Know Your Nutrients: Zinc

Zinc may only be a trace mineral (i.e., your body only needs a very small amount of it), but it is essential to your health. The human body cannot produce or store zinc on its own. other trace minerals, zinc is the second most abundant trace mineral in the body, after iron, and is present in every human cell.

WHY IS ZINC IMPORTANT?

Creation of DNA and essential to cell growth. Zinc plays an important role in cell reproduction and contributes to a number of vital bodily processes, including electrolyte absorption, neurotransmission, hormone regulation, and enzyme production.2,3 Through these pathways, zinc contributes to DNA and RNA synthesis, protein metabolism, and overall human growth and development. In both animal and human studies, zinc deficiency can impact physical development, which is why adequate zinc is particularly important in children and adolescents during their rapid growth cycles and during pregnancy and lactation.4,5

Boosts immune function. Because zinc supports the growth
and normal functioning of immune cells, people with a zinc deficiency are more susceptible to a variety of pathogens.4,6 Even a slight deficiency in zinc can slow down the activity of lymphocytes, neutrophils, and macrophages, all of which protect the body from invading pathogens.3 Zinc is also necessary to activate T cells, a part of the immune system that focuses on shutting down specific foreign particles and regulating immune responses.7-9

Promotes wound healing. Zinc plays a role in maintaining skin integrity. For example, it is needed to create new skin cells, particularly in collagen and fiber-like tissues, supports the skin’s immune function, and combats dermal6 inflammation.  Each of these functions is necessary for repairing damaged skin cells and supporting healthy, resilient skin structure. You may have used a zinc-containing ointment on your nose for protection against sunburn. One of the most visible effects of zinc deficiency are poorly healing skin ulcers or extensive burns.

HOW MUCH DO I NEED?

Because zinc is a trace mineral, your body only needs a small amount of it. Most people in developed countries do not need to worry about a deficiency because they can obtain their daily dose of zinc through diet alone. The Recommended Dietary Allowance (RDA) in adults is 11mg a day for men and eight milligrams for women. Pregnancy and lactation require slightly higher amounts of zinc to accomodate the growing fetus.2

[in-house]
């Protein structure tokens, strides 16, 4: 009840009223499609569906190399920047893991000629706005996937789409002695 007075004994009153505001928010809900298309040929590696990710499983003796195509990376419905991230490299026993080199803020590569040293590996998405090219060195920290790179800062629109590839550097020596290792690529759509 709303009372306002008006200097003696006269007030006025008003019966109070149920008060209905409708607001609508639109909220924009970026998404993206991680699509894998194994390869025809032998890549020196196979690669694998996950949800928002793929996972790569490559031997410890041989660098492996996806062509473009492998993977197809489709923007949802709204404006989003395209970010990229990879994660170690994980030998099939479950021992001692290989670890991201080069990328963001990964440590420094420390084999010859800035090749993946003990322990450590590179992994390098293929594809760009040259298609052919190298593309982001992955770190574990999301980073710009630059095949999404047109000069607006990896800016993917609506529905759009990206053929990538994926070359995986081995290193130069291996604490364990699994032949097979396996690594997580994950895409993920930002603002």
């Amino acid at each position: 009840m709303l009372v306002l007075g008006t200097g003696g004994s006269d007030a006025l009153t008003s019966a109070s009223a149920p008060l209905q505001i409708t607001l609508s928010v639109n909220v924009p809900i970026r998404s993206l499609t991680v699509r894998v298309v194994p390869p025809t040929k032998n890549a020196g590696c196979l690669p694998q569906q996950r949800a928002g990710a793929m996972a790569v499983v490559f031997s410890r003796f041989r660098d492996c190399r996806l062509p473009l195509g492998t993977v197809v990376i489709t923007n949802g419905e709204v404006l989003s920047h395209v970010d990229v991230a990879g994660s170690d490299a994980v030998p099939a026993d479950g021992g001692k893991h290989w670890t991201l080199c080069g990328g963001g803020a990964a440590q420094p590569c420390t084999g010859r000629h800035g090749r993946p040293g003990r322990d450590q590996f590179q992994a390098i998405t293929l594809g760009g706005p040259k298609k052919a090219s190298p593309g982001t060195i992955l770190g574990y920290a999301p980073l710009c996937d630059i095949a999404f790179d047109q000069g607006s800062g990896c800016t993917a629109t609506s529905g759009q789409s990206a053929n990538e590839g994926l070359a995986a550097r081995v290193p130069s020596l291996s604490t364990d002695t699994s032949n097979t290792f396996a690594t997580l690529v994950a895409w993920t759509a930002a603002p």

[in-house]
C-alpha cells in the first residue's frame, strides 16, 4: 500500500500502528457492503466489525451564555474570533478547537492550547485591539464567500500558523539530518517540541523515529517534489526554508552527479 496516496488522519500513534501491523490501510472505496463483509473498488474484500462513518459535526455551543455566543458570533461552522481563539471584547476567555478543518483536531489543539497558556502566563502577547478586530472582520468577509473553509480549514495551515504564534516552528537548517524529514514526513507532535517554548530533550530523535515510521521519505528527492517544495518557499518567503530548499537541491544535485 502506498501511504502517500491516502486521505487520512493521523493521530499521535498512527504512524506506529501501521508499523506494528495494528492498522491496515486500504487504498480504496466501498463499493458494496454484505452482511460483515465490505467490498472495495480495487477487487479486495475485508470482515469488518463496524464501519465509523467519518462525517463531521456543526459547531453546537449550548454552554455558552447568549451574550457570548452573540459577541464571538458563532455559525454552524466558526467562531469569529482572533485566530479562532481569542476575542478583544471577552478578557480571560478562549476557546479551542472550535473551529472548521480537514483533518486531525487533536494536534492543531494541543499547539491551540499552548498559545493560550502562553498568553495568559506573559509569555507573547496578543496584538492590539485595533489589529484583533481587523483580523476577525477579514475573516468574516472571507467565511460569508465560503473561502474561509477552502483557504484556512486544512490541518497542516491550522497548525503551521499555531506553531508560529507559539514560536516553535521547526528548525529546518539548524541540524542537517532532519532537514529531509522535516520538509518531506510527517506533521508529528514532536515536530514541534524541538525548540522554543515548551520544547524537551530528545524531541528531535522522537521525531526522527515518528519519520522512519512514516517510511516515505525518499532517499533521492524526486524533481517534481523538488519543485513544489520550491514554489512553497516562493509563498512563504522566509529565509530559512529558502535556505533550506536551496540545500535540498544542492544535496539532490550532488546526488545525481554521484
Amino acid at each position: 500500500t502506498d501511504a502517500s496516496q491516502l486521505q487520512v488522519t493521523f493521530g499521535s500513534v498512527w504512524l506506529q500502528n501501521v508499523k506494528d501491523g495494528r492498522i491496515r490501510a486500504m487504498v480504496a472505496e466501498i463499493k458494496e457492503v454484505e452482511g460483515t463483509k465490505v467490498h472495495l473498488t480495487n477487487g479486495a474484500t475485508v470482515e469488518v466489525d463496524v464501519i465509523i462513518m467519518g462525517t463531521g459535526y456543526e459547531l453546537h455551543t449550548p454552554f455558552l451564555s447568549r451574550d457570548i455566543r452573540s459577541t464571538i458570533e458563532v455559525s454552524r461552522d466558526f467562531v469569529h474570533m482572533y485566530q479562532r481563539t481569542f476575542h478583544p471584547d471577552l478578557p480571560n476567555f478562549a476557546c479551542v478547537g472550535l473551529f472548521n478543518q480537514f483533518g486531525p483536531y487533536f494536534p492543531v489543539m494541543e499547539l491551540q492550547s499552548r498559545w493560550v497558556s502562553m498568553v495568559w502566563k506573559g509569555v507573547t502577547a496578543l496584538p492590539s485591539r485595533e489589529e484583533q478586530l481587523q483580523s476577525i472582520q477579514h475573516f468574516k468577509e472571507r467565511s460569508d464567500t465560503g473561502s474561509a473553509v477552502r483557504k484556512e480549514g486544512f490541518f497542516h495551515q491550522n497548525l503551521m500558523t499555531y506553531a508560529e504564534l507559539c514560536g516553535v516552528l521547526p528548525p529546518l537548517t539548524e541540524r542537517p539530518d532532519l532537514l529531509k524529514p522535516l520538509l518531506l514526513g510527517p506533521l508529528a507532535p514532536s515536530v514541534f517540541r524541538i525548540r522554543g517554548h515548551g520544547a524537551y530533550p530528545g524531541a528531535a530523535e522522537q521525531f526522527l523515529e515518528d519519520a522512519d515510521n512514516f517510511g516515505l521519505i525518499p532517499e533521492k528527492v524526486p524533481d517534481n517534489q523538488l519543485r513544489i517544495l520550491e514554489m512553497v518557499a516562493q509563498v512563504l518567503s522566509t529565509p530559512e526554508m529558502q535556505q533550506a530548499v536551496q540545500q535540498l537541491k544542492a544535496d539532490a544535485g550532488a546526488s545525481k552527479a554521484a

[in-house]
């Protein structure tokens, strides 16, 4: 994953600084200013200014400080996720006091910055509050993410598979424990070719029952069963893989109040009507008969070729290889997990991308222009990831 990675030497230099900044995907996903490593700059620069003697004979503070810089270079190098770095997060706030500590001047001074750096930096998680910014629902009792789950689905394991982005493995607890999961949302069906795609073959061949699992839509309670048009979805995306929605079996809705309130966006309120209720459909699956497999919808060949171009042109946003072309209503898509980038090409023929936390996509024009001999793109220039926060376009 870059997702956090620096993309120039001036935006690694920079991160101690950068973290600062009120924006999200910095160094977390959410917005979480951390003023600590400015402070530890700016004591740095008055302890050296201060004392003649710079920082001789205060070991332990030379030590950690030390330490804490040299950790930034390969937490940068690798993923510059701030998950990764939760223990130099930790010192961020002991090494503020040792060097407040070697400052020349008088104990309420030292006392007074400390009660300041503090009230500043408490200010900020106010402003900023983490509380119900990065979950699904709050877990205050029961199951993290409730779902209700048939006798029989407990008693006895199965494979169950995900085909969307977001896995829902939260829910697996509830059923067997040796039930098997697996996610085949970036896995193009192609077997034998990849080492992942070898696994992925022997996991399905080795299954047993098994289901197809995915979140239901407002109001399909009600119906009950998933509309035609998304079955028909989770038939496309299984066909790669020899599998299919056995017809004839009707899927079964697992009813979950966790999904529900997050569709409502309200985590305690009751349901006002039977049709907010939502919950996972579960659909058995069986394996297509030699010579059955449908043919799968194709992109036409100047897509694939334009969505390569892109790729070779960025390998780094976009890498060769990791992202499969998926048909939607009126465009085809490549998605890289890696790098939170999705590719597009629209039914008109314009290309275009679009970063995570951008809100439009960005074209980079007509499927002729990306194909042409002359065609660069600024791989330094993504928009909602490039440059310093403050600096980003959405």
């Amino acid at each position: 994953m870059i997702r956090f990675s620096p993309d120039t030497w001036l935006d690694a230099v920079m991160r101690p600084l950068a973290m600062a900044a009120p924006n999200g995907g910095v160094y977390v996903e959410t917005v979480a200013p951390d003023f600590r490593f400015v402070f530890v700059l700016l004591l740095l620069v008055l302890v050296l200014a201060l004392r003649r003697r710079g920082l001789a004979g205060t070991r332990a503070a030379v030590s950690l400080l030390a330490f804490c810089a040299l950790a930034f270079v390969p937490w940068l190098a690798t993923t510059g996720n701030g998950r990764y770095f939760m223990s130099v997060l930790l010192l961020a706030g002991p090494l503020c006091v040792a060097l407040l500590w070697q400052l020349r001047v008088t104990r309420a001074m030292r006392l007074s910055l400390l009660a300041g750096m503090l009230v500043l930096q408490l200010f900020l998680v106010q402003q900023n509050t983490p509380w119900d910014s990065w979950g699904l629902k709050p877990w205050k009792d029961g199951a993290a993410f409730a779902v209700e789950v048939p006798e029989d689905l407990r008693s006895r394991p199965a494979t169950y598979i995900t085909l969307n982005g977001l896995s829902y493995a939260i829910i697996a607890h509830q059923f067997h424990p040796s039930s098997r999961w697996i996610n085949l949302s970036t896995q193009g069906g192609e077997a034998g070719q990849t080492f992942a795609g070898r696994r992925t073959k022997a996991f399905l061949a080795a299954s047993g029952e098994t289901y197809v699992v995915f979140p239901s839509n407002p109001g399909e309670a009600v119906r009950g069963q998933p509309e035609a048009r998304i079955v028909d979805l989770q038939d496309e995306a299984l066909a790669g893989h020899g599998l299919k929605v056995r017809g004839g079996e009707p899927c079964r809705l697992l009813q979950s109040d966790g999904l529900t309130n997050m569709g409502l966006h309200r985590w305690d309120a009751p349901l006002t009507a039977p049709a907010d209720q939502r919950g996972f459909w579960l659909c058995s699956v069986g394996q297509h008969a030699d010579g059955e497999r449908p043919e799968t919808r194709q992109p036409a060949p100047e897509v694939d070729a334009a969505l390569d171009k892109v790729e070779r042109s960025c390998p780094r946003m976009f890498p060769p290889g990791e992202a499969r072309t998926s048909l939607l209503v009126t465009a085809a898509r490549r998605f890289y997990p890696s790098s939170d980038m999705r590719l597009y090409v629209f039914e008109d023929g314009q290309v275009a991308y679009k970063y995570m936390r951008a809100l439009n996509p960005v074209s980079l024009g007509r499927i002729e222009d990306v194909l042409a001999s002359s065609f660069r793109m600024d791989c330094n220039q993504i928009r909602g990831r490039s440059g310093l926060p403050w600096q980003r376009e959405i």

HOW DO I GET IT?

Zinc bioavailability is highest in meat, eggs, and seafood.1 It also can be found in beans, nuts and seeds, whole grains, dairy products, and fortified breakfast cereals and other nutritionally enriched foods. Individuals who limit their intake of or do not consume any animal-based foods should be mindful of the possibility of inadequate zinc consumption due to the lower bioavailability of zinc in plant-based foods.

SOURCES

1. Higdon J. Zinc. Linus Pauling Institute at Oregon State University website. https://lpi.oregonstate.edu/mic/ minerals/zinc. Updated Feb 2019. Accessed 3 Sep 2020.

2. Kubala J. Zinc: everything you need to know. Healthline website. https://www.healthline.com/nutrition/zinc. Updated 14 Nov, 2018. Accessed 3 Sep 2020.

3. Liu E, Pimpin L, Shulkin M, et al. Effect of zinc supplementation on growth outcomes in children under 5 years of age. Nutrients. 2018;10(3):377.

4. The Nutrition Source: Zinc. Harvard T.H. Chan School of Public Health website. https://www.hsph.harvard. edu/nutritionsource/zinc/. Accessed 3 Sep 2020.

5. Roohani N, Hurrell R, Kelishadi R, et al. Zinc and its importance for human health: an integrative review. J Res Med Sci. 2013;18(2):144–157.

6. Wilson DR. What are the health benefits of zinc? Medical News Today website. https://www. medicalnewstoday.com/articles/263176. Updated 5 Dec 2017. Accessed 3 Sep 2020.

7. Wessels I, Maywald M, Rink L. Zinc as a Gatekeeper of Immune Function. Nutrients. 2017;9(12):1286.

8. Bonaventura P, Benedetti G, Albarède F, et al. Zinc and its role in immunity and inflammation. Autoimmun Rev. 2015;14(4):277–285.

9. Sullivan D. Zinc Deficiency. Healthline website. https:// www.healthline.com/health/zinc-deficiency. Updated 8 Mar 2019. Accessed 3 Sep 2020.

10. Olsen N. All you need to know about zinc deficiency. Medical News Today website. https://www. medicalnewstoday.com/articles/320393. Updated 22 Dec 2017. Accessed 3 Sep 2020.

11. Rao G, Rowland K. PURLs: Zinc for the common cold: not if, but when. J Fam Pract. 2011;60(11):669–671.

 

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